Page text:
Credit Score Woes

Now here is something we don't hear often; ways to check your credit score. As a young adult, I have to admit checking my credit score was never on the forefront of my mind until recently. I remember seeing a book by Suze Orman's one day while I was at Barnes and Noble: The Money Book for the Young Fabulous & Broke. Being young, fabulous, and extremely broke (thanks to my student loans) this book was something I could relate to, so of course I got it.

Let me preface this conversation by saying I am by no means a credit expert, but I do love to read about things I can do now to set myself up for a wealthy state of mind.

In effort to spread the knowledge I gained from reading Orman’s book I decided to highlight a few key components from the credit score chapter:

1. Be sure to check your credit reports at least once a year to make sure there are no mistakes that could make your FICO score lower (Sidenote: a FICO score is the gold standard of credit scores, developed by Fair Isaac Corporation). You can check your credit score using the big three credit bureaus: Equifax, Experian, and TransUnion. You are entitled ONE free credit report a year. 

Fair Isaac uses a formula to come up with a score for you that can range from 300 (very bad) to 850 (excellent). This score is based on the following: 

35% from your past payment history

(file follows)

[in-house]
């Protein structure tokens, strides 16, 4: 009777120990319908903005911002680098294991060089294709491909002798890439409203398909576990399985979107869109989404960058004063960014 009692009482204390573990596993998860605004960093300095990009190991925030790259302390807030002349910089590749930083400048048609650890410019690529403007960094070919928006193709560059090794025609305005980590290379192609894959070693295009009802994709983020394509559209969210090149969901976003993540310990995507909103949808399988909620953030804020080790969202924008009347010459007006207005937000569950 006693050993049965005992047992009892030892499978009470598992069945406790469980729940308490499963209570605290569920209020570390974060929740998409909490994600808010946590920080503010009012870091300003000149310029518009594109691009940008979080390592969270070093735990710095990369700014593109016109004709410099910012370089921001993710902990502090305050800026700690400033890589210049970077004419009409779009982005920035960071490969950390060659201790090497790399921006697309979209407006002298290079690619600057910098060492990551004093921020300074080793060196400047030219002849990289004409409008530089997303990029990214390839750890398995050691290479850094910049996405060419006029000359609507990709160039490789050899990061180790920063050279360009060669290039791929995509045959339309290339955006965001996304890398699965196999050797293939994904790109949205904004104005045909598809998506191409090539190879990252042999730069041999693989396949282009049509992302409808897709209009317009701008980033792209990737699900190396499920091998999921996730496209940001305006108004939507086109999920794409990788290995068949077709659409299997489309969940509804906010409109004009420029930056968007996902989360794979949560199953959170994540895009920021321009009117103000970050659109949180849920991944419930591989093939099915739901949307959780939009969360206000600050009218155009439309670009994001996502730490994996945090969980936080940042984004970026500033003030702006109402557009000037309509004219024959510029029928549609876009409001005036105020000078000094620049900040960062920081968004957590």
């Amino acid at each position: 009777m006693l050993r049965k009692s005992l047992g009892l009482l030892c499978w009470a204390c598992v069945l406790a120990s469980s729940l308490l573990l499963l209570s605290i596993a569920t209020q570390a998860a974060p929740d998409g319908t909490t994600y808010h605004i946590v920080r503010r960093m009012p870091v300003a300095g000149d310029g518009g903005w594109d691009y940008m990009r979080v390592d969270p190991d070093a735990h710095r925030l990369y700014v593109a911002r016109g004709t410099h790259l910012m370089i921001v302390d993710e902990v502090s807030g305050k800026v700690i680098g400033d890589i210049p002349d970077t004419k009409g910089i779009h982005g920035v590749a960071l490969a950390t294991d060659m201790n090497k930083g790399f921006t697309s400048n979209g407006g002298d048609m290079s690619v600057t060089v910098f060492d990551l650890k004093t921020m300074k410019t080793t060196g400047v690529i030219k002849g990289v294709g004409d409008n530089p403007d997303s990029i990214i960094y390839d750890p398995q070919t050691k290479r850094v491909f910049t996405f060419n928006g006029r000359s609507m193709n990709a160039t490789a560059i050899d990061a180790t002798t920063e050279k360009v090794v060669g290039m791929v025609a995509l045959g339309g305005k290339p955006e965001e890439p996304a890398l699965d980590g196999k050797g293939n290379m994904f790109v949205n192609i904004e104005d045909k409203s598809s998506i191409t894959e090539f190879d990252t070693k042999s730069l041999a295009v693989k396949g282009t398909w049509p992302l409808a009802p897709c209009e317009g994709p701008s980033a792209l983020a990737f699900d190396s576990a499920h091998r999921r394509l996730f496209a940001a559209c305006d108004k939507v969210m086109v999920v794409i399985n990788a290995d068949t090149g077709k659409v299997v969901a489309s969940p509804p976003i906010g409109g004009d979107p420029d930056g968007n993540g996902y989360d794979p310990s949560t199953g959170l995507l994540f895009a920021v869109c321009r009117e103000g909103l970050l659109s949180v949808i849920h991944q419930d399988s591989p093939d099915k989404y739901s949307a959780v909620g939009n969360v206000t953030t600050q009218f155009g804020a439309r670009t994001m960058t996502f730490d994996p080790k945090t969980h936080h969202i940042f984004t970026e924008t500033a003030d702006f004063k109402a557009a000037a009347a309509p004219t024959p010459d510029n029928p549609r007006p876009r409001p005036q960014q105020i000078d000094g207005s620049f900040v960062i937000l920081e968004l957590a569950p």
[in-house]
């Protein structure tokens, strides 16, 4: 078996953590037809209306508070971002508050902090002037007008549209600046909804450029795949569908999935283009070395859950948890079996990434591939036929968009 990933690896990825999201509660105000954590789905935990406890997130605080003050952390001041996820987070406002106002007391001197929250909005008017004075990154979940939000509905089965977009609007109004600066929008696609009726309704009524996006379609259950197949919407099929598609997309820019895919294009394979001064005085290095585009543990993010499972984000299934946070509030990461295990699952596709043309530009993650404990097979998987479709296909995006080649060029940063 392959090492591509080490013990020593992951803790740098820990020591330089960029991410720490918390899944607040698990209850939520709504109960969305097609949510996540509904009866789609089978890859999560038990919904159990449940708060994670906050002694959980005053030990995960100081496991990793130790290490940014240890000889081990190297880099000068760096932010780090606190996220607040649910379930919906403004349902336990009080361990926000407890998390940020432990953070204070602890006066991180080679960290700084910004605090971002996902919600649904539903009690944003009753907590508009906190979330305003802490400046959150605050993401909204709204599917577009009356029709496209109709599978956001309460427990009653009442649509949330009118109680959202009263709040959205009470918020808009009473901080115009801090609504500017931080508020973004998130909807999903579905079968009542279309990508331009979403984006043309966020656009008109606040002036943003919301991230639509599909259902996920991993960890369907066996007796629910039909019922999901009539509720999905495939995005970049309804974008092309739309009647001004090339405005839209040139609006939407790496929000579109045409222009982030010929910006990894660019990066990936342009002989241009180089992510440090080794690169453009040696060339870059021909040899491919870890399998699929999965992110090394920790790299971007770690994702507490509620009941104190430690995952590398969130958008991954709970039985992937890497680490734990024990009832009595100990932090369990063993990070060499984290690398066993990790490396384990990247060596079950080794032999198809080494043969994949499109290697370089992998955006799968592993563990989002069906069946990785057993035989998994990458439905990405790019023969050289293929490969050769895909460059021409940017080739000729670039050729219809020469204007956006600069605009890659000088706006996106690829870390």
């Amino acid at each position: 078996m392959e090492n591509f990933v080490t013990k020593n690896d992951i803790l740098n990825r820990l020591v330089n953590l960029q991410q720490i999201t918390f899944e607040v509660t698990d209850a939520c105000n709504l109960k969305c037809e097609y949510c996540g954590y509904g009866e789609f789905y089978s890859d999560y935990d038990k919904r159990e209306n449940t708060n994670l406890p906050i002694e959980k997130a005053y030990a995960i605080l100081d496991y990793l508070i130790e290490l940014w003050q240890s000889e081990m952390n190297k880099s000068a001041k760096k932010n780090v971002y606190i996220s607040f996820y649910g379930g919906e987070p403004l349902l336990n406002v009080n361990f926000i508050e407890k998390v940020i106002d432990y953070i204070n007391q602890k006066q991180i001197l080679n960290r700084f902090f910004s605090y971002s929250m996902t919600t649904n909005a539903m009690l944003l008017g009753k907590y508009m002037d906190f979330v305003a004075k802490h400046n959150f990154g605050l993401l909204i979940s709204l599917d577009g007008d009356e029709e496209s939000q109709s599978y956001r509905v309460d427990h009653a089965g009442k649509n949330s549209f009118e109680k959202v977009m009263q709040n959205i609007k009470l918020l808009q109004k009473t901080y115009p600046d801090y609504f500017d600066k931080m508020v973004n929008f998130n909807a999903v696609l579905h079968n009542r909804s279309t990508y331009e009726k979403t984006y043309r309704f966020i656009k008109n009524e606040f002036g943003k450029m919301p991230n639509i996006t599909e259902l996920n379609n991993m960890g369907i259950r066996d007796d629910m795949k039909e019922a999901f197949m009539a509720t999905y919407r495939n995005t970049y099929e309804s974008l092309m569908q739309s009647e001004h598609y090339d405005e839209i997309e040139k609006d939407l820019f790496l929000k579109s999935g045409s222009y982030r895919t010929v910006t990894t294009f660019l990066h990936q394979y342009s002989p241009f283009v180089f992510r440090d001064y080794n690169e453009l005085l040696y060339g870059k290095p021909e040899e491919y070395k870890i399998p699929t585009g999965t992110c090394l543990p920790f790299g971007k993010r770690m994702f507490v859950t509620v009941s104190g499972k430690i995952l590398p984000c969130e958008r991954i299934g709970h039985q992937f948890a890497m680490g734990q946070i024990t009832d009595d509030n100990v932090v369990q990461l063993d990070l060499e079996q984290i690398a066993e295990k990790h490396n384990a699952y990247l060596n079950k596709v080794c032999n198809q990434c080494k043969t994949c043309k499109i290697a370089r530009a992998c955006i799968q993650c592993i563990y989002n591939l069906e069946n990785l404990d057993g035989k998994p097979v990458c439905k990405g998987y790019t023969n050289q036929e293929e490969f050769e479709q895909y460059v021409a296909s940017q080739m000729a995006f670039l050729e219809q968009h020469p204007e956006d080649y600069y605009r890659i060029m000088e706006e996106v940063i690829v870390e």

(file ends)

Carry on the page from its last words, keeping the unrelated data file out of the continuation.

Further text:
30% Total balance on your credit cards and other loans compared to your total credit limit. 

15% Length of credit history

10% New account and recent applications for credit

10% Mix of credit cards and loans

2. Once you check your credit score it is recommended to correct your credit report (If there are any errors found). You can file a dispute with any of the three-credit bureaus. As a reminder the three credit bureaus mentioned above. 

3. Get your FICO Score: After you have your credit reports and have checked any mistakes, you should then check your FICO score. 


  • ALWAYS pay your bills on time (even if it is just the minimum balance). 
  • Never cancel credit cards as a way to improve your score, this may actually cause your score to drop. Instead, cut your card up to prevent the urge of using it. This will allow you to keep your history with your card (especially if you've had your card for a minute-- having an extended history with a card looks good when the credit bureaus check your credit). 

To go more in depth about ways to improve your financial peace of mind and your credit score woes, I highly recommend Suze Orman's book. It is by far one of the best investments your can make and only cost $9.00 on